In experiments with expert physicians in cardiology, endocrinology and respiratory medicine, clinicians showed little tendency to use basic science in explaining cases, whereas medical researchers showed preference for detailed, basic scientific explanations, without developing clinical descriptions (Patel et al 1989). In medicine, the pathophysiological explanation task has been used to examine clinical reasoning (Feltovich & Barrows 1984). This task requires subjects to explain the causal pattern underlying a set of clinical symptoms. Protocols from this task can be used to investigate the ability of clinicians to apply basic science concepts in diagnosing a clinical problem. In one study (Patel & Groen 1986), expert practitioners (cardiologists) were asked to solve problems within their domain of expertise. Their explanations of the underlying pathophysiology of the cases, whether correctly or incorrectly diagnosed, made virtually no use of basic science knowledge. In a similar study (Patel et al 1990), cardiologists and endocrinologists solved problems both within and outside their domains of expertise. The clinicians did not appeal to principles from basic biomedical science, even when they were working outside their own domain of expertise; rather, they relied on clinical associations and classifications to formulate solutions. The results suggest that basic science does not contribute directly to reasoning in clinical problem solving for experienced clinicians. However, biomedical information was used by practitioners when the task was difficult or when they were uncertain about their diagnosis. In these cases, biomedical information was used in a backward-directed manner, providing coherence to the explanation of clinical cues that could not be easily accounted for by the primary diagnostic hypothesis that was being considered.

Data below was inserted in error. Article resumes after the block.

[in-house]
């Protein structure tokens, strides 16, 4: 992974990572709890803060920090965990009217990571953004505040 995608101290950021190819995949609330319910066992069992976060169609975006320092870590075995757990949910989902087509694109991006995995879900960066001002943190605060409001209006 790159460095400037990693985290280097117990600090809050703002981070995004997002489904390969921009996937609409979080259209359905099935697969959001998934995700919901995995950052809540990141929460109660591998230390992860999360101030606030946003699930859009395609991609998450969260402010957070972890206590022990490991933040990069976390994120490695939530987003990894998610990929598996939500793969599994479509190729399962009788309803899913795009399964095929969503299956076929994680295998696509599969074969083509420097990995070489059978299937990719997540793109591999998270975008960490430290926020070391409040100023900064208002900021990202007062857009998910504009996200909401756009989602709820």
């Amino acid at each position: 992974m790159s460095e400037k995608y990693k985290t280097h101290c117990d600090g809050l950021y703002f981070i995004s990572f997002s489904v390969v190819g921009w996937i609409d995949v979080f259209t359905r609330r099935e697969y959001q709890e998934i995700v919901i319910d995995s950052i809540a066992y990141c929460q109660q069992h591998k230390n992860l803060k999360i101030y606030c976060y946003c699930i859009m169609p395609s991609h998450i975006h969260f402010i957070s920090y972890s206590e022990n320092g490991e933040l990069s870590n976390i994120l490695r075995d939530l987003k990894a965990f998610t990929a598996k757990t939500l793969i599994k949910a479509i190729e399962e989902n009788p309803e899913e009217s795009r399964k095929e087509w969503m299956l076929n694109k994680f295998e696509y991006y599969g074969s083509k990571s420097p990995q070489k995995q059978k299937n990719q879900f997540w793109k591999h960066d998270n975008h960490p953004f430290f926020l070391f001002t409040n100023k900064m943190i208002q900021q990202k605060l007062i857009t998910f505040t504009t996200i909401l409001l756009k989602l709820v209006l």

There have been many other studies highlighting the difficulty of integrating basic and clinical knowledge (e.g. Boshuizen & Schmidt 1992, Patel et al 1993, Woods et al 2005). Pathophysiological information is used by physicians and senior medical students either when the problem-solving process breaks down (i.e. no obvious solution) or to explain loose ends (i.e. leftover findings) that cannot be accounted for by the diagnostic hypothesis(es). In general, there is evidence to suggest that unprompted use of biomedical concepts in clinical reasoning decreases as a function of expertise. In addition, students have difficulty in applying basic science concepts in contexts that differ from the initial conditions of learning (Patel et al 1993). The first three studies described in this section focus on expertise in visual diagnosis and suggest a more transparent role for basic science knowledge than does the work on expertise in the domains of cardiology and endocrinology. Although pattern recognition is an important aspect of all diagnostic expertise, certain domains necessitate a greater use of core biomedical concepts in understanding even basic problems.